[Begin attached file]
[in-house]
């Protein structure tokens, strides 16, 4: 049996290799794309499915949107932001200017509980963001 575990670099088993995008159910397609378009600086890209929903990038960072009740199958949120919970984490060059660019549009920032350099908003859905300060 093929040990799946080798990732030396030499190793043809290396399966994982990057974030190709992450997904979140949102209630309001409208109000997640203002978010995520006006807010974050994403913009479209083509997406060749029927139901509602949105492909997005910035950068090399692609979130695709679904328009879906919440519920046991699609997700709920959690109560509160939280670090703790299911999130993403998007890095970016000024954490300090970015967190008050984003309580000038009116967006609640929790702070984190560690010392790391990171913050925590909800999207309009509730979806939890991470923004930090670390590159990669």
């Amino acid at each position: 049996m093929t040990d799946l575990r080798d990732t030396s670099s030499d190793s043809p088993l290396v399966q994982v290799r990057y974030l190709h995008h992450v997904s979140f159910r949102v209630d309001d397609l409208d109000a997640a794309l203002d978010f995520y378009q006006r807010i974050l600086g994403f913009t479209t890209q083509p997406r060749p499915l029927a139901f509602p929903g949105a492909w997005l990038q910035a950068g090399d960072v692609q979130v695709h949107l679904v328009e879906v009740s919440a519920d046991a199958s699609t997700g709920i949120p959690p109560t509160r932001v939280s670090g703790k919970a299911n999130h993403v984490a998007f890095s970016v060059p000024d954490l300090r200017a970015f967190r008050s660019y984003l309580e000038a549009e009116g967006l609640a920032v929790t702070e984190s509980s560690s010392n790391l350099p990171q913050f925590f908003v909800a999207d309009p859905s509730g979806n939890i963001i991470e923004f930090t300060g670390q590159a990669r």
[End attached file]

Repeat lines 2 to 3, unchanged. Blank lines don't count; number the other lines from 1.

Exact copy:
């Protein structure tokens, strides 16, 4: 049996290799794309499915949107932001200017509980963001 575990670099088993995008159910397609378009600086890209929903990038960072009740199958949120919970984490060059660019549009920032350099908003859905300060 093929040990799946080798990732030396030499190793043809290396399966994982990057974030190709992450997904979140949102209630309001409208109000997640203002978010995520006006807010974050994403913009479209083509997406060749029927139901509602949105492909997005910035950068090399692609979130695709679904328009879906919440519920046991699609997700709920959690109560509160939280670090703790299911999130993403998007890095970016000024954490300090970015967190008050984003309580000038009116967006609640929790702070984190560690010392790391990171913050925590909800999207309009509730979806939890991470923004930090670390590159990669």
């Amino acid at each position: 049996m093929t040990d799946l575990r080798d990732t030396s670099s030499d190793s043809p088993l290396v399966q994982v290799r990057y974030l190709h995008h992450v997904s979140f159910r949102v209630d309001d397609l409208d109000a997640a794309l203002d978010f995520y378009q006006r807010i974050l600086g994403f913009t479209t890209q083509p997406r060749p499915l029927a139901f509602p929903g949105a492909w997005l990038q910035a950068g090399d960072v692609q979130v695709h949107l679904v328009e879906v009740s919440a519920d046991a199958s699609t997700g709920i949120p959690p109560t509160r932001v939280s670090g703790k919970a299911n999130h993403v984490a998007f890095s970016v060059p000024d954490l300090r200017a970015f967190r008050s660019y984003l309580e000038a549009e009116g967006l609640a920032v929790t702070e984190s509980s560690s010392n790391l350099p990171q913050f925590f908003v909800a999207d309009p859905s509730g979806n939890i963001i991470e923004f930090t300060g670390q590159a990669r």